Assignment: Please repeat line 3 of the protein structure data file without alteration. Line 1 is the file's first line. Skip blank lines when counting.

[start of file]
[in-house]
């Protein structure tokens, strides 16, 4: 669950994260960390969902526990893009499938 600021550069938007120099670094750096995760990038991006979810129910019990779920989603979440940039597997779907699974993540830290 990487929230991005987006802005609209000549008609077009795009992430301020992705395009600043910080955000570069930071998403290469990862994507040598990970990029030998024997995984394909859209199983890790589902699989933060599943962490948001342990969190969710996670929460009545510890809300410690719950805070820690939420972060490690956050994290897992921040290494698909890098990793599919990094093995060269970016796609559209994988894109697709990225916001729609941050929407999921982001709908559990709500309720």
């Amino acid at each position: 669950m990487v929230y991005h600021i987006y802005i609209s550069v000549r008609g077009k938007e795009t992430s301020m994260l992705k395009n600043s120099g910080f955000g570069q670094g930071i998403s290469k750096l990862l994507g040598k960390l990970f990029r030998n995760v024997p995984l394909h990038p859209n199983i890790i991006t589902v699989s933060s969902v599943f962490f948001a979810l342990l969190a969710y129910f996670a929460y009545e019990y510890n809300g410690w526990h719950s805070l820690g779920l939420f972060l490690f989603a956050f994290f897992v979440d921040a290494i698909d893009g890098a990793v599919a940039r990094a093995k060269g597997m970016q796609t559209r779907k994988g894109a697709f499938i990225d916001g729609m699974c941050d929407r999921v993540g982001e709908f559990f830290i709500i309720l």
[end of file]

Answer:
């Amino acid at each position: 669950m990487v929230y991005h600021i987006y802005i609209s550069v000549r008609g077009k938007e795009t992430s301020m994260l992705k395009n600043s120099g910080f955000g570069q670094g930071i998403s290469k750096l990862l994507g040598k960390l990970f990029r030998n995760v024997p995984l394909h990038p859209n199983i890790i991006t589902v699989s933060s969902v599943f962490f948001a979810l342990l969190a969710y129910f996670a929460y009545e019990y510890n809300g410690w526990h719950s805070l820690g779920l939420f972060l490690f989603a956050f994290f897992v979440d921040a290494i698909d893009g890098a990793v599919a940039r990094a093995k060269g597997m970016q796609t559209r779907k994988g894109a697709f499938i990225d916001g729609m699974c941050d929407r999921v993540g982001e709908f559990f830290i709500i309720l």